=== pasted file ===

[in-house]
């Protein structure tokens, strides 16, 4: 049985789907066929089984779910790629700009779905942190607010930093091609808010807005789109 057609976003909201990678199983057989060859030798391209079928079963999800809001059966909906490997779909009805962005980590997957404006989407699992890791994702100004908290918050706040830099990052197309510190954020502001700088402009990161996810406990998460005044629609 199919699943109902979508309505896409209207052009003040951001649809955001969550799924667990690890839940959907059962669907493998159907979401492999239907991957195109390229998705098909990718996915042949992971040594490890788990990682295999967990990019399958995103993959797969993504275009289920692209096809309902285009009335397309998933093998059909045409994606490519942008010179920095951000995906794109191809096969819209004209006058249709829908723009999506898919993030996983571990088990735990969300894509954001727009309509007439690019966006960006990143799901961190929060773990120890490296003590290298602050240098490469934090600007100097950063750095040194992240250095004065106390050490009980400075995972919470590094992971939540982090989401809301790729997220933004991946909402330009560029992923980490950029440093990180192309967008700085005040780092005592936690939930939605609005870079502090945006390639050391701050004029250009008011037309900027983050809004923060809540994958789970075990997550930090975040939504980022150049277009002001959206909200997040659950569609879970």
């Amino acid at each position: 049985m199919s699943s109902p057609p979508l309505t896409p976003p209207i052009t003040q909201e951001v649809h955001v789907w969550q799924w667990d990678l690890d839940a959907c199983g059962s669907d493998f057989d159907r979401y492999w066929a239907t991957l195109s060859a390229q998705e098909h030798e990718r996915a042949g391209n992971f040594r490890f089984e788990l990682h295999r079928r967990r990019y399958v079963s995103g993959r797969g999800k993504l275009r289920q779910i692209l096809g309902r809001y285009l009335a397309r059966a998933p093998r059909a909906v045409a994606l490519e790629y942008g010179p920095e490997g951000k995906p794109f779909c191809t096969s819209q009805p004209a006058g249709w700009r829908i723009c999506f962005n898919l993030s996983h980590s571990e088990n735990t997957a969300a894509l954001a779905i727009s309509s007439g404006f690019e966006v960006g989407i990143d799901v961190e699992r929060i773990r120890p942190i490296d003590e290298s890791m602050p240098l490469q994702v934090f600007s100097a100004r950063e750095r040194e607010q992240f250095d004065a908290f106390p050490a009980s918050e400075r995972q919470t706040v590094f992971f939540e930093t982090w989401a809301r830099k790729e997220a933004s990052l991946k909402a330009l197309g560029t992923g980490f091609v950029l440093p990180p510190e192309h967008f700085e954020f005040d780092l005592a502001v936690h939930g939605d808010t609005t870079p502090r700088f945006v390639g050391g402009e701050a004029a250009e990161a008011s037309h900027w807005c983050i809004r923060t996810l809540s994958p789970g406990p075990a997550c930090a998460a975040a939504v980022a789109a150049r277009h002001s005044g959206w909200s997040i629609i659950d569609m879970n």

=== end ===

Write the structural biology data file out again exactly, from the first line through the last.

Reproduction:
[in-house]
């Protein structure tokens, strides 16, 4: 049985789907066929089984779910790629700009779905942190607010930093091609808010807005789109 057609976003909201990678199983057989060859030798391209079928079963999800809001059966909906490997779909009805962005980590997957404006989407699992890791994702100004908290918050706040830099990052197309510190954020502001700088402009990161996810406990998460005044629609 199919699943109902979508309505896409209207052009003040951001649809955001969550799924667990690890839940959907059962669907493998159907979401492999239907991957195109390229998705098909990718996915042949992971040594490890788990990682295999967990990019399958995103993959797969993504275009289920692209096809309902285009009335397309998933093998059909045409994606490519942008010179920095951000995906794109191809096969819209004209006058249709829908723009999506898919993030996983571990088990735990969300894509954001727009309509007439690019966006960006990143799901961190929060773990120890490296003590290298602050240098490469934090600007100097950063750095040194992240250095004065106390050490009980400075995972919470590094992971939540982090989401809301790729997220933004991946909402330009560029992923980490950029440093990180192309967008700085005040780092005592936690939930939605609005870079502090945006390639050391701050004029250009008011037309900027983050809004923060809540994958789970075990997550930090975040939504980022150049277009002001959206909200997040659950569609879970």
């Amino acid at each position: 049985m199919s699943s109902p057609p979508l309505t896409p976003p209207i052009t003040q909201e951001v649809h955001v789907w969550q799924w667990d990678l690890d839940a959907c199983g059962s669907d493998f057989d159907r979401y492999w066929a239907t991957l195109s060859a390229q998705e098909h030798e990718r996915a042949g391209n992971f040594r490890f089984e788990l990682h295999r079928r967990r990019y399958v079963s995103g993959r797969g999800k993504l275009r289920q779910i692209l096809g309902r809001y285009l009335a397309r059966a998933p093998r059909a909906v045409a994606l490519e790629y942008g010179p920095e490997g951000k995906p794109f779909c191809t096969s819209q009805p004209a006058g249709w700009r829908i723009c999506f962005n898919l993030s996983h980590s571990e088990n735990t997957a969300a894509l954001a779905i727009s309509s007439g404006f690019e966006v960006g989407i990143d799901v961190e699992r929060i773990r120890p942190i490296d003590e290298s890791m602050p240098l490469q994702v934090f600007s100097a100004r950063e750095r040194e607010q992240f250095d004065a908290f106390p050490a009980s918050e400075r995972q919470t706040v590094f992971f939540e930093t982090w989401a809301r830099k790729e997220a933004s990052l991946k909402a330009l197309g560029t992923g980490f091609v950029l440093p990180p510190e192309h967008f700085e954020f005040d780092l005592a502001v936690h939930g939605d808010t609005t870079p502090r700088f945006v390639g050391g402009e701050a004029a250009e990161a008011s037309h900027w807005c983050i809004r923060t996810l809540s994958p789970g406990p075990a997550c930090a998460a975040a939504v980022a789109a150049r277009h002001s005044g959206w909200s997040i629609i659950d569609m879970n």